This step-by-step article describes how to control NTFS permissions inheritance.
The following operating systems support the Windows NT File System (NTFS):
- Microsoft Windows XP
- Microsoft Windows 2000
- Microsoft Windows NT
Drives and volumes that are formatted with the NTFS file system can use NTFS file-system permissions. NTFS file-system permissions provide the administrator with the highest level of access control that is available on Windows operating systems.
When you create a folder on an NTFS partition or volume, Full Control/Everyone are the default NTFS permissions on the folder and all objects that are created in the folder. All subfolders of the parent folder have the same permissions. The reason for this is that the parent folder's permissions are inherited by all subfolders of the parent.
You can configure the default permissions inheritance behavior to allow customized permissions for subfolders and files. The administrator can then create more specific access controls.
Control NTFS Permissions Inheritance
To control how NTFS permissions are applied:
- Use Windows Explorer to create a folder that is named folder1 on an NTFS volume or partition.
- Inside of folder1, create a second folder that is named folder2.
- Inside of folder2, create a third folder that is named folder3.
- Right-click folder1, and then click Properties.
- In the folder1 Properties dialog box, click the Security tab. Note that the default permissions for the folder are Everyone/Full Control. These permissions are inherited from the root folder on the partition or volume. Click to clear the Allow inheritable permissions from parent to propagate to this object check box.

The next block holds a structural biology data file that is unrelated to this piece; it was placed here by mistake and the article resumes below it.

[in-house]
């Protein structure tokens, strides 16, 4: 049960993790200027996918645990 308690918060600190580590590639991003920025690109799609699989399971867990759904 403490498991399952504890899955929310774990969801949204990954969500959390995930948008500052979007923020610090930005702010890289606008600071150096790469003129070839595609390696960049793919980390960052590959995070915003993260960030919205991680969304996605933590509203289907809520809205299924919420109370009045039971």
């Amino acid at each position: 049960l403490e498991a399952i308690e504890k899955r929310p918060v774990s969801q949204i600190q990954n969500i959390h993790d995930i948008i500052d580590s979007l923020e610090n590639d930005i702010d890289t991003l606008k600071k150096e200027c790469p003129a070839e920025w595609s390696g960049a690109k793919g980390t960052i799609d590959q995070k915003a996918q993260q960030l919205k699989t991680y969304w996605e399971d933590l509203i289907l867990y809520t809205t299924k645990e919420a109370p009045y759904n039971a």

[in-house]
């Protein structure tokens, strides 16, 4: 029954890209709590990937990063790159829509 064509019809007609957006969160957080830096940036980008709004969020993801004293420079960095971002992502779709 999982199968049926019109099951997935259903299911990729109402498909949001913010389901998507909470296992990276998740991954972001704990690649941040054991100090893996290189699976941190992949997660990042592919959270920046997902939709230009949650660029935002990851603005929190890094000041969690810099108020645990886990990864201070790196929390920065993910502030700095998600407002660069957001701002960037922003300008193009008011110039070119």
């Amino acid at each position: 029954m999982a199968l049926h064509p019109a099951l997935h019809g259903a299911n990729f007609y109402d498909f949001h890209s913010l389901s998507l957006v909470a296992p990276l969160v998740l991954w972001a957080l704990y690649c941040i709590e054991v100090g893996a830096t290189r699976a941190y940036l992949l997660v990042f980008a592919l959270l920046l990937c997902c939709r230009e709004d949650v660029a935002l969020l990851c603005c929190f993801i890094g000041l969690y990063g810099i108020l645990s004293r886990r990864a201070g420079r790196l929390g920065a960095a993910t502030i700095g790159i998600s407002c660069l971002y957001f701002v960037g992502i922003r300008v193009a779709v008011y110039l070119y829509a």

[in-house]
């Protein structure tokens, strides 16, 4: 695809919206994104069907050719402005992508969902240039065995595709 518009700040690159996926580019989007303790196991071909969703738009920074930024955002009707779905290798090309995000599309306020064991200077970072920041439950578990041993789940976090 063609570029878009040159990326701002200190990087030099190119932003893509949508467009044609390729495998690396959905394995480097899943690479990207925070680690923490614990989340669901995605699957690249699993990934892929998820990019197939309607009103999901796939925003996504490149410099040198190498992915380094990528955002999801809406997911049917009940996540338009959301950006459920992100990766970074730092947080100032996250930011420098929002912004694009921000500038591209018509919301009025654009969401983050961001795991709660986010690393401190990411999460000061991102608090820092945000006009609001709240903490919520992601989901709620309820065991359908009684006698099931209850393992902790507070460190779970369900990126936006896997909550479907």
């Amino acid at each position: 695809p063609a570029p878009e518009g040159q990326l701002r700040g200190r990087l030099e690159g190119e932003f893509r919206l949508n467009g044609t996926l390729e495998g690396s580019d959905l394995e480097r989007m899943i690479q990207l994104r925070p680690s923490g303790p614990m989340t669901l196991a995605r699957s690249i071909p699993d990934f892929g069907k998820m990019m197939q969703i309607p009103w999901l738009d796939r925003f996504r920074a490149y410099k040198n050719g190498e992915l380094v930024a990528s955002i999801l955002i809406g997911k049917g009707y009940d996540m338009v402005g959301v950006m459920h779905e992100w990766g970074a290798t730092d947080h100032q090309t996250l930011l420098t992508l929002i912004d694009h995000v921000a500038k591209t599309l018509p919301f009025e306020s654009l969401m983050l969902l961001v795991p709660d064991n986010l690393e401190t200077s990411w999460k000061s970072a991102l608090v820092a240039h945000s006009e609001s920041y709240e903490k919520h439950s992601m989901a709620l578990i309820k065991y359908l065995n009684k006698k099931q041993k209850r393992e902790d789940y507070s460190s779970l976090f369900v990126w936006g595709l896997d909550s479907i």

- A Security dialog box appears. Click Copy to copy the inherited permissions to the folder and its contents. This leaves the current permissions that are applied to the object intact, but prevents permission changes from its parent folder from being inherited. Click Remove to remove all permissions from folder1. If you select this option, you must add custom permissions before you apply the changes, because no users or groups will have access to the folder until you add permissions. Click Cancel to cancel the operation. In this example, click the Copy button.
- After you click Copy, the individual permissions for the Everyone group are now configurable. The reason for this is that the permissions have been copied to the folder rather than inherited from its parent folder. Click Apply, and then click OK.
- Right-click folder2, and then click Properties. Click the Security tab. Note that the permission set is Everyone/Full Control. The Permissions boxes are unavailable because these permissions are inherited from folder1. Click Add. In the Select Users or Groups dialog box, click the local computer name in the Look in box. Double-click the Users entry, and then click OK. Click to clear the Allow inheritable permissions from parent to propagate to the object check box. Click Remove. The only permissions on folder2 are now for the local computer's Users group. Click Apply, and then click OK.
- Right-click folder3, and then click Properties. Click the Security tab. Note that folder3 has inherited the permissions from its parent folder, folder2. Close the folder3 Properties dialog box.
Article ID: 313398 - Last Review: November 1, 2006 - Revision: 2.3
- Microsoft Windows 2000 Server
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